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O N LY A B R I E F W H I L E H E R E


O N LY A B R I E F W H I L E H E R E

An a M a r i a Pa c h e c o


I, Netzahualcoyotl, ask this: is it true that one lives on the earth? What is it that has roots here? Not forever on earth, only a brief while here. Although it were jade, it will be broken; although it were turquoise, it will be shattered as if it were just quetzal feathers. Not forever on earth, only a brief while here.

Netzahualcoyotl (1402-1472)


JOURNEYS THE ENCHANTED ISLAND YO U R T E A R S W I L L B E W I P E D AWAY

Studies for relief sculptures in bronze, alabaster and wood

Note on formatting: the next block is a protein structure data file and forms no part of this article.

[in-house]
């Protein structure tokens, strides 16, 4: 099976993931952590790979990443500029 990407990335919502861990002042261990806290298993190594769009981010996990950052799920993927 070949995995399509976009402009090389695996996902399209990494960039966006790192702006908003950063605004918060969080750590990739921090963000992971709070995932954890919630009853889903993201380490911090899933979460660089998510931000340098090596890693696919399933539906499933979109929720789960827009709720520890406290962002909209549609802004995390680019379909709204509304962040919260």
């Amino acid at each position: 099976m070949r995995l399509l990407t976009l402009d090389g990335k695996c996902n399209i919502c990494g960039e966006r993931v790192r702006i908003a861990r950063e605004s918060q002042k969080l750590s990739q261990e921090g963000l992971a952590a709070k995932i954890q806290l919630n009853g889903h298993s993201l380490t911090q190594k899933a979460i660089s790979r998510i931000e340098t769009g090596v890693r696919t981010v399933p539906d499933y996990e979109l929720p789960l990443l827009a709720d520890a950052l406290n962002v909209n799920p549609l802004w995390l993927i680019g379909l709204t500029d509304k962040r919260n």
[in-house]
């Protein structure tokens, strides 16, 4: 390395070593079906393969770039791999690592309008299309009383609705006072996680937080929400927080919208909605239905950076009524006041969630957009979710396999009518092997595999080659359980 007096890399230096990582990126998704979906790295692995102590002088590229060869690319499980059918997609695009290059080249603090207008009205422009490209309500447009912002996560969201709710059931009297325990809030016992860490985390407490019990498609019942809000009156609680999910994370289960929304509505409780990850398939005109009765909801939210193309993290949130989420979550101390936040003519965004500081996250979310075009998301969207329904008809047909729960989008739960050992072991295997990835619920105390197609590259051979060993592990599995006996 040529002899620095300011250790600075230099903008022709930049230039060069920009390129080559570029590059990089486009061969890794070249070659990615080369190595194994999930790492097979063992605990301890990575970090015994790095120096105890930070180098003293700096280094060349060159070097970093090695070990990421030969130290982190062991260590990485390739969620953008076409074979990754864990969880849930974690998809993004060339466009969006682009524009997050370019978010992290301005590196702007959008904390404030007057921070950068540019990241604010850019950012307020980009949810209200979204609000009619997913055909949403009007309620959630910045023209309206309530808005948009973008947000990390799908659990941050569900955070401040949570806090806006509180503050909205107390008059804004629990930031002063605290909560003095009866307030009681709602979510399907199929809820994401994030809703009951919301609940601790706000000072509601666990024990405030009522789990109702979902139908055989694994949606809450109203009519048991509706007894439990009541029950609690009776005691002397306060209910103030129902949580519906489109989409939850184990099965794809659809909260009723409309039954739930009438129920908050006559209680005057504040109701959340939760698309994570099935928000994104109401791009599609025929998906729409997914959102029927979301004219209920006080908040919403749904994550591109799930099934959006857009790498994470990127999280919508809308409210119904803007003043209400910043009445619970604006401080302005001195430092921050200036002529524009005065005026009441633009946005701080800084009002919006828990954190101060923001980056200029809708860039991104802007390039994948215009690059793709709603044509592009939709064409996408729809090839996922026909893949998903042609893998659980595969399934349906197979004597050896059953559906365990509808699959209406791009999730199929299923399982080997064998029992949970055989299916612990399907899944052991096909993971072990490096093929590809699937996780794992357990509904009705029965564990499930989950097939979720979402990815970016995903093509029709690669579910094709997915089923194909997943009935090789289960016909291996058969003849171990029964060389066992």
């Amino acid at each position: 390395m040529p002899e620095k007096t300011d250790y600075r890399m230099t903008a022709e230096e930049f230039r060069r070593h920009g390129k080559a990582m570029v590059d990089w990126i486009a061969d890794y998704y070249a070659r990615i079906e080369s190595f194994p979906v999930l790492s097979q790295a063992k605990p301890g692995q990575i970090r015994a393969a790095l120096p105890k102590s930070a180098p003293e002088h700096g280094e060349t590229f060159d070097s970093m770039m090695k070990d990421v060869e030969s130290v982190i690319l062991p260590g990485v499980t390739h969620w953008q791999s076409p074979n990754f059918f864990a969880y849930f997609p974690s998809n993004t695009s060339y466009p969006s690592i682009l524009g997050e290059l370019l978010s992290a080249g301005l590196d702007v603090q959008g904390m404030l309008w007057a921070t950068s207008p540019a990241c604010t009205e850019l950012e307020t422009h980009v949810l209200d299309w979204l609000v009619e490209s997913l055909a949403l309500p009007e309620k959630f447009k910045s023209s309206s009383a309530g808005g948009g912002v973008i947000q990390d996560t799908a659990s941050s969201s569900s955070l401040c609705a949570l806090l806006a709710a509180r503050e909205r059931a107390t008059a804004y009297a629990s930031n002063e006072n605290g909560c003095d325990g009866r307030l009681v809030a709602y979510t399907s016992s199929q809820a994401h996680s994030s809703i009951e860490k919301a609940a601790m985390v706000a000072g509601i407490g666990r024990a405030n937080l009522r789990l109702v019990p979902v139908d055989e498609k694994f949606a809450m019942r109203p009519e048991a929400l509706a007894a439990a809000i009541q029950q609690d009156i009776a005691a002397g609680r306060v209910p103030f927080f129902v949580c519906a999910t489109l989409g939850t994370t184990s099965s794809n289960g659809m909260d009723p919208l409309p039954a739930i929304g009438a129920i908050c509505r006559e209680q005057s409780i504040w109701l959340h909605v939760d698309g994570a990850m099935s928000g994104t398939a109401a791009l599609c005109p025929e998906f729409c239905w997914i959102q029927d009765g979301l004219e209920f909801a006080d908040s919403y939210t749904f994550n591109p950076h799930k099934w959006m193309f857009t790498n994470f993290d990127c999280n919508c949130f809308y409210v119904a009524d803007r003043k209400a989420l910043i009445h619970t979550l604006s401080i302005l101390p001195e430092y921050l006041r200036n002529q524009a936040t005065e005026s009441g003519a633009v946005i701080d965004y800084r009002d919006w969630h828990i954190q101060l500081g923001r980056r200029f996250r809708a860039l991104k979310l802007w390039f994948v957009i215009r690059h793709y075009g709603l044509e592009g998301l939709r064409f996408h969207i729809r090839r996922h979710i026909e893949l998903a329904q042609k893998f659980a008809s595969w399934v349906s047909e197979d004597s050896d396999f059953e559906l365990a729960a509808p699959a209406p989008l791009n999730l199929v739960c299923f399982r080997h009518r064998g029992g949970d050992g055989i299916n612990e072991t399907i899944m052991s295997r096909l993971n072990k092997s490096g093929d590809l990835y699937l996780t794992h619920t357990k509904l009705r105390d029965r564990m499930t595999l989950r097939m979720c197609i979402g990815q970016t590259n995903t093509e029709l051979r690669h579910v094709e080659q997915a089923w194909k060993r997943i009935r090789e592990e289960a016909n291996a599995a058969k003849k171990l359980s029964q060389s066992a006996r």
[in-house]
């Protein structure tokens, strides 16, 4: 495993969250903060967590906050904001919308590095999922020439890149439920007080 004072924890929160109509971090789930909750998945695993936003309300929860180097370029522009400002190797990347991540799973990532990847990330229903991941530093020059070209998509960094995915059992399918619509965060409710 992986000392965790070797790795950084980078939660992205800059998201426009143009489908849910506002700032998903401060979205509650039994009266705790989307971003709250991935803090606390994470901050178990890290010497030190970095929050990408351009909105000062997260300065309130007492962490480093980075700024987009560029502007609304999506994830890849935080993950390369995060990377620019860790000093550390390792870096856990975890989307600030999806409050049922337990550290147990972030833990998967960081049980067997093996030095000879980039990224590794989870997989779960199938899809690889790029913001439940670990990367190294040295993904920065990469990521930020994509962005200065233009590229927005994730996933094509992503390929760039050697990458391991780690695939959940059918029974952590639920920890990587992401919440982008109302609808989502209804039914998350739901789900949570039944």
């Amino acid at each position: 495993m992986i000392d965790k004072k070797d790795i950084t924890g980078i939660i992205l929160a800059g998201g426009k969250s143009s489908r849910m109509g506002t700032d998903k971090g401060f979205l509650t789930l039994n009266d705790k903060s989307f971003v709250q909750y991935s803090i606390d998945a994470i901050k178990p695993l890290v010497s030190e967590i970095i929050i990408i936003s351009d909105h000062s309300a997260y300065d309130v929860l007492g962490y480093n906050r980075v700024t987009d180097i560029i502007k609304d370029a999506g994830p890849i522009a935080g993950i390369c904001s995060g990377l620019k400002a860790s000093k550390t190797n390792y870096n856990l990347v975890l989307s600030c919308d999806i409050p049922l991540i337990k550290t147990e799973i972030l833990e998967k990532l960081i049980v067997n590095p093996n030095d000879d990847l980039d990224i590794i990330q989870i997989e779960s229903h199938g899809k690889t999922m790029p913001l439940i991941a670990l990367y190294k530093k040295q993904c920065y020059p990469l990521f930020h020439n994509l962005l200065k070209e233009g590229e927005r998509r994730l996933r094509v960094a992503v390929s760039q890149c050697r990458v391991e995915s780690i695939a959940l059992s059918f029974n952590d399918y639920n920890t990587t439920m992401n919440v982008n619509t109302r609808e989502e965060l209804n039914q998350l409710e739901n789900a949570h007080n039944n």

The studies in this book are preliminary explorations of ideas for a series of painted relief sculptures that Ana Maria Pacheco will execute in three different materials: bronze, alabaster and wood. They are painted in tempera with a wash of oil, and some include the use of gold and metal leaf. Pacheco has made reliefs in the past. In Brazil she produced a large historical tableau and more recently has explored aspects of Brazilian myth in Portland stone. While Associate Artist at the National Gallery, Pacheco’s contact with early, pre-Renaissance Italian painting put her in mind of reliefs and rekindled an interest in confronting the challenges of working between two and three dimensions, and using colour. These studies for her new reliefs show a continuing engagement with themes that have preoccupied her throughout her career. Pacheco has used the metaphor of the journey since the early 1990s to consider aspects of what it is to be human: our passage from birth to death (and beyond); the nature of our drives and impulses; the workings of imagination; our venturing into the new, the strange; our understanding of self. The studies for Journeys represent various strands of this theme. A young girl, very like the innocent figures in In Illo Tempore I and plate III of the Terra Ignota drypoints, steps aboard a small boat, guided by a woman holding a candle. She is at the start of a journey to an unknown land. Odysseus, on the other hand, knows exactly where he is bound, but on the way is lured by temptation in the form of a siren, here a curious dragon-like creature of the sea. He is determined to undergo the experience of temptation but takes the precaution of being tied to his boat. In another study, a young woman hurtles through the air astride a panther that conveys her to realms of ecstasy, as other wild animals have in Pacheco’s world. In the late 1990s, Pacheco became interested in the journey that the Queen of Sheba made to Solomon’s kingdom. Here the Queen travels on a camel, whose sly glance seems to imply he knows more about their destination than she does! They journey across the desert beneath a star-spangled sky to the meeting of superpowers, different in culture and sex. In the final study of this series a ghostly figure, protected by a snake spirit, passes from our world to the next through a door of fire. He reminds us of those figures on the prow of the boat in The Longest Journey, who seem to act as mediators for the travellers on whatever their journey may be. These reliefs will be cast in bronze.